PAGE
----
A June Miscellany

London

No single subject today, just a quick round-up of the week. A lot of exhibitions, concerts and plays now roam the world in touring productions, so if you missed the Pink Floyd exhibition in London you can catch it in Madrid. The Kubrick exhibition, Tate Modern’s Franz West show (the Austrian artist destroyed artworks that anyone accused of being beautiful), ‘The Light in the Piazza’, Adam Guettel’s melancholy romance with Renée Fleming, are all touring, sometimes in a limited circuit, other times to unlikely places. I saw the terra-cotta warriors in a derelict cinema in Gdansk (they tour the world split into different groupings) and the David Bowie art show in Barcelona without any crowds and at a third of the cost. Sometimes it pays to wait until the initial excitement has died down.

Then there are things that feel peculiar to this city: The gorgeous new Bridge Theatre feels like the most English spot in London, as it has opened up views across the Thames to the Tower of London. It’s the perfect place for a glass of wine on a summer’s night, and not too crowded either.

I was there seeing a very woke, immersive ‘A Midsummer Night’s Dream’, with stunt casting (Brienne of Tarth as Titania!), acrobats, gender switched sex, nudity, selfies, flowers, jokes, Beyoncé and – after a start that recalled ‘A Handmaid’s Tale’ – the general atmosphere of an Ibiza beach party. It’s not often you hear the Queen of the Amazons tell Puck to ‘jog on’, or to have him complain about Londoners.

On a less cultural note, Trump’s visit to London did not play well, despite what he might have tried to tell the world. Although she cannot express partisan views the Queen subtly called him out on Nato. In official photographs she looked decidedly uncomfortable (contrast with the extraordinarily warm reception she gave the Obamas). The Palace denied this story, which apparently appeared on US websites. HRH did not say it of course – the whole thing was made up. They couldn’t even get her tone right, and should have known that she does not give interviews.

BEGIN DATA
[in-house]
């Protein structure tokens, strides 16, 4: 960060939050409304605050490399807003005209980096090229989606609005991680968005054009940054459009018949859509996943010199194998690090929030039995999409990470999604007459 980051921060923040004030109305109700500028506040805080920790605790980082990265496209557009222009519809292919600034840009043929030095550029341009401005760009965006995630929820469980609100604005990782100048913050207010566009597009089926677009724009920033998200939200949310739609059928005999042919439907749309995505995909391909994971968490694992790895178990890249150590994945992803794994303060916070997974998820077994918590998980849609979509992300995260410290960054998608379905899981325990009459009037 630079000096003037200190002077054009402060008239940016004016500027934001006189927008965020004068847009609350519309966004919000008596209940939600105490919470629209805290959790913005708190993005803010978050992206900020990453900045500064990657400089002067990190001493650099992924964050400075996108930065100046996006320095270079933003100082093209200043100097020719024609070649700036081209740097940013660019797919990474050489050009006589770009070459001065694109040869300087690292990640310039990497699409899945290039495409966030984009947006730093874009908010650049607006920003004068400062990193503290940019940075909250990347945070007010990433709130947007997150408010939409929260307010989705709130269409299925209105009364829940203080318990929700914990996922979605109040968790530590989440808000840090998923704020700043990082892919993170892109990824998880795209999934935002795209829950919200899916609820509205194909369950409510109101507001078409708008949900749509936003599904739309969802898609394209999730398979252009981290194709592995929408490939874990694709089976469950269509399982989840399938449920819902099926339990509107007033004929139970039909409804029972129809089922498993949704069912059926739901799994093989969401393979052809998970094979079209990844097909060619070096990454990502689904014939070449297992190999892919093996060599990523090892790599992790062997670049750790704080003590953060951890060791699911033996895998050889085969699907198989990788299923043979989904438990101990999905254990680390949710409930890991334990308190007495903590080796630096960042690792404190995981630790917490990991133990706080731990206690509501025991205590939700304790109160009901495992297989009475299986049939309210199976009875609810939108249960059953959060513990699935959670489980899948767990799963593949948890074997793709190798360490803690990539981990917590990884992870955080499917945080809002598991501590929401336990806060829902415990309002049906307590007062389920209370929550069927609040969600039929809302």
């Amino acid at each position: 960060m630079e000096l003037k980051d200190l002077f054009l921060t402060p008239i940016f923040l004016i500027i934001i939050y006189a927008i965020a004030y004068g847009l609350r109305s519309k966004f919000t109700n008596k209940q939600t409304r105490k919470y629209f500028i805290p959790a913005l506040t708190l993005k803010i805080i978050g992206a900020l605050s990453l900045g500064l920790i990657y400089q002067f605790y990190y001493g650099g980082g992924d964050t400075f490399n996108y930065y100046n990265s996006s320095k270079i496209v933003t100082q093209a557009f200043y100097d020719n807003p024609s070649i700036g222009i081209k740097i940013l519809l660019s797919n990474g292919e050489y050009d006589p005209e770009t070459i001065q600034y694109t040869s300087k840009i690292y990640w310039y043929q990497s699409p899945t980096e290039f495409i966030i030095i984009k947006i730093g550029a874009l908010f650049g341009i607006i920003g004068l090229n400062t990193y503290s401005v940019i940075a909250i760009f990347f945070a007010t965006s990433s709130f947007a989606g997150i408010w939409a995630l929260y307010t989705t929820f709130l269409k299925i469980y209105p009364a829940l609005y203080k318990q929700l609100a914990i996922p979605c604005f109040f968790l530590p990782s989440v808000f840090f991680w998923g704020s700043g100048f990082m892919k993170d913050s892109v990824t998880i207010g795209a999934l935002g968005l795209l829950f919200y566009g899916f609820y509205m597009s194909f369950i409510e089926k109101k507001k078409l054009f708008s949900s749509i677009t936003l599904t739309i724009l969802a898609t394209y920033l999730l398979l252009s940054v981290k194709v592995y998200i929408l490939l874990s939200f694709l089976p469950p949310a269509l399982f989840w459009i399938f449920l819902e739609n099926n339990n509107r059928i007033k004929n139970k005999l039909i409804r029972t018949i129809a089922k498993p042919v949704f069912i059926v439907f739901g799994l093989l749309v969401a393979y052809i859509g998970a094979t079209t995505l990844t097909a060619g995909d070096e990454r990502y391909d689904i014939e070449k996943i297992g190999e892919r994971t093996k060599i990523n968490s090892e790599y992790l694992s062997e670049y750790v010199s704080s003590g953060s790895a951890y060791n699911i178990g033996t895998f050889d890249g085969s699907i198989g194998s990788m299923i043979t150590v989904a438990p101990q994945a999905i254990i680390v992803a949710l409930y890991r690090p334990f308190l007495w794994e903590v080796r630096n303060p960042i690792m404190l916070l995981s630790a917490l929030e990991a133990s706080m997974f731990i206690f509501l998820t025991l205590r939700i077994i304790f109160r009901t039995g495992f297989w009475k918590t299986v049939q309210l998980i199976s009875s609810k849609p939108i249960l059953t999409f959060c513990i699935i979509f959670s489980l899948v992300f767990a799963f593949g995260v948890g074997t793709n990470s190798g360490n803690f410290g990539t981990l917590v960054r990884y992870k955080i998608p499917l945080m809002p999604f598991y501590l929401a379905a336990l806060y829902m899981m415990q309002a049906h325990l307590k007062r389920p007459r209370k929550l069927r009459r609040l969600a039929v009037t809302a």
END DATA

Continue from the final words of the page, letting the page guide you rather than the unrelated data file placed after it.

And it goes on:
In revenge, the British did their own doctoring back…much amusement was to be had by Trump’s horrendous tailoring, in which he seemed not to know how to wear a waistcoat.

A series of huge protests were staged across the country. Predictably, the POTUS made random, contradictory statements about trade deals and insulted the Mayor of London, who is Muslim. All in all Trump’s copter cavalcade flew past my apartment six times as he wouldn’t take to the streets and risk British sarcasm. Here’s what you may have missed;

For its brief summer London blooms, but I’m heading for Barcelona to work on the new Bryant & May novel ‘Oranges & Lemons’, and I now have a sumptuous cover in for the book preceding it, ‘England’s Finest’. Then I’ll be in Cadiz, from where it’s just a short ferry ride to Africa. I’ve also starting using Instagram again (although only a little) under BryantandMay.

 

 

10 comments on “A June Miscellany”

  1. Brooke says:

    Thank you, thank you for posting these images; emailing to everyone I know. Oh, no. Please leave MND alone–it’s already “woke,” a word so over-used, it no longer has meaning.